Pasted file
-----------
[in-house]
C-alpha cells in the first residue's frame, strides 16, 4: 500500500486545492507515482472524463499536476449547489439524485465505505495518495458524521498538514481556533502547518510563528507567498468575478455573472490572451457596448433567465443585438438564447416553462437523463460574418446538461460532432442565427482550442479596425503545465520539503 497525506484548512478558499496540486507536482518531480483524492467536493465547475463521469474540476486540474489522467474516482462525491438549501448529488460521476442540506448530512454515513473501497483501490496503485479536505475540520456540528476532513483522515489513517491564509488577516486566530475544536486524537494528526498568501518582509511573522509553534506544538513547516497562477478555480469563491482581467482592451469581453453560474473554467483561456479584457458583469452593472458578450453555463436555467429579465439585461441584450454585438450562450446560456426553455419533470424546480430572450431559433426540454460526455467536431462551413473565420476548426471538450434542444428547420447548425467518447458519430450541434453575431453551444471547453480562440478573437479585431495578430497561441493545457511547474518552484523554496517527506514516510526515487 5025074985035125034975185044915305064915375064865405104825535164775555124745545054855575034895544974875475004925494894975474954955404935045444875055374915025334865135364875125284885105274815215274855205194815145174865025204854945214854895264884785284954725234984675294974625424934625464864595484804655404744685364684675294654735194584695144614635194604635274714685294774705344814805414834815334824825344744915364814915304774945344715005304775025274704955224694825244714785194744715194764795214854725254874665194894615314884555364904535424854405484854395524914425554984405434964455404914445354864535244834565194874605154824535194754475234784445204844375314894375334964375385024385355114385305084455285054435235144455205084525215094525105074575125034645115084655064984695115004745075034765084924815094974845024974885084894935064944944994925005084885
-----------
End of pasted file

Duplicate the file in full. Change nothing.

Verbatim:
[in-house]
C-alpha cells in the first residue's frame, strides 16, 4: 500500500486545492507515482472524463499536476449547489439524485465505505495518495458524521498538514481556533502547518510563528507567498468575478455573472490572451457596448433567465443585438438564447416553462437523463460574418446538461460532432442565427482550442479596425503545465520539503 497525506484548512478558499496540486507536482518531480483524492467536493465547475463521469474540476486540474489522467474516482462525491438549501448529488460521476442540506448530512454515513473501497483501490496503485479536505475540520456540528476532513483522515489513517491564509488577516486566530475544536486524537494528526498568501518582509511573522509553534506544538513547516497562477478555480469563491482581467482592451469581453453560474473554467483561456479584457458583469452593472458578450453555463436555467429579465439585461441584450454585438450562450446560456426553455419533470424546480430572450431559433426540454460526455467536431462551413473565420476548426471538450434542444428547420447548425467518447458519430450541434453575431453551444471547453480562440478573437479585431495578430497561441493545457511547474518552484523554496517527506514516510526515487 5025074985035125034975185044915305064915375064865405104825535164775555124745545054855575034895544974875475004925494894975474954955404935045444875055374915025334865135364875125284885105274815215274855205194815145174865025204854945214854895264884785284954725234984675294974625424934625464864595484804655404744685364684675294654735194584695144614635194604635274714685294774705344814805414834815334824825344744915364814915304774945344715005304775025274704955224694825244714785194744715194764795214854725254874665194894615314884555364904535424854405484854395524914425554984405434964455404914445354864535244834565194874605154824535194754475234784445204844375314894375334964375385024385355114385305084455285054435235144455205084525215094525105074575125034645115084655064984695115004745075034765084924815094974845024974885084894935064944944994925005084885